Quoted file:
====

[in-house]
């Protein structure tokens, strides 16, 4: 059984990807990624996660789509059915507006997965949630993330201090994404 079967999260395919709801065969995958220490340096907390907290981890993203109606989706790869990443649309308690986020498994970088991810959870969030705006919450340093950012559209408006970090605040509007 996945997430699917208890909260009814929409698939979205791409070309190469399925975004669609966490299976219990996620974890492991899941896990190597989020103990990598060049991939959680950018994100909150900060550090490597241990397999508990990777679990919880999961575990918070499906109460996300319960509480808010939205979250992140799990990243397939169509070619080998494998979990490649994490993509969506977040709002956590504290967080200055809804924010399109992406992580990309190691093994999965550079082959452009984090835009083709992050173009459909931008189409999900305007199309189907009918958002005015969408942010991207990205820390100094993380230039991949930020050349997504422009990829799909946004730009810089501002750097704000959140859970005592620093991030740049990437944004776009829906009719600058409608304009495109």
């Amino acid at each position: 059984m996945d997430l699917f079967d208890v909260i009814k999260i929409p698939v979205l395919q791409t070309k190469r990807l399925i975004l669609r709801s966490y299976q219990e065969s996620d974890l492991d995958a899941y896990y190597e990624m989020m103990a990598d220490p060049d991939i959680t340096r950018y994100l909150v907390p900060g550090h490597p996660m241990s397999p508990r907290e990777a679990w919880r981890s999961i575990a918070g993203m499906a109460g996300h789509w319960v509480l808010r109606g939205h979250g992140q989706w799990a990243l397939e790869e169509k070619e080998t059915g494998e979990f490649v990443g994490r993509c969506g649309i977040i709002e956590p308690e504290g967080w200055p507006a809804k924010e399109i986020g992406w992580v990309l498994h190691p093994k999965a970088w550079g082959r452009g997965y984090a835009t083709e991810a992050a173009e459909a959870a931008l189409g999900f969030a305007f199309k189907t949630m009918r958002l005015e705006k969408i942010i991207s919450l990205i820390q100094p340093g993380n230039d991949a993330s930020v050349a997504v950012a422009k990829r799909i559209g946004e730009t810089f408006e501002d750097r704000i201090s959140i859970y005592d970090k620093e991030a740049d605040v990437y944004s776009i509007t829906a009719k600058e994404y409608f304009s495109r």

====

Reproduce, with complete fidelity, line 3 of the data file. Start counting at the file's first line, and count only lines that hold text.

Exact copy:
């Amino acid at each position: 059984m996945d997430l699917f079967d208890v909260i009814k999260i929409p698939v979205l395919q791409t070309k190469r990807l399925i975004l669609r709801s966490y299976q219990e065969s996620d974890l492991d995958a899941y896990y190597e990624m989020m103990a990598d220490p060049d991939i959680t340096r950018y994100l909150v907390p900060g550090h490597p996660m241990s397999p508990r907290e990777a679990w919880r981890s999961i575990a918070g993203m499906a109460g996300h789509w319960v509480l808010r109606g939205h979250g992140q989706w799990a990243l397939e790869e169509k070619e080998t059915g494998e979990f490649v990443g994490r993509c969506g649309i977040i709002e956590p308690e504290g967080w200055p507006a809804k924010e399109i986020g992406w992580v990309l498994h190691p093994k999965a970088w550079g082959r452009g997965y984090a835009t083709e991810a992050a173009e459909a959870a931008l189409g999900f969030a305007f199309k189907t949630m009918r958002l005015e705006k969408i942010i991207s919450l990205i820390q100094p340093g993380n230039d991949a993330s930020v050349a997504v950012a422009k990829r799909i559209g946004e730009t810089f408006e501002d750097r704000i201090s959140i859970y005592d970090k620093e991030a740049d605040v990437y944004s776009i509007t829906a009719k600058e994404y409608f304009s495109r």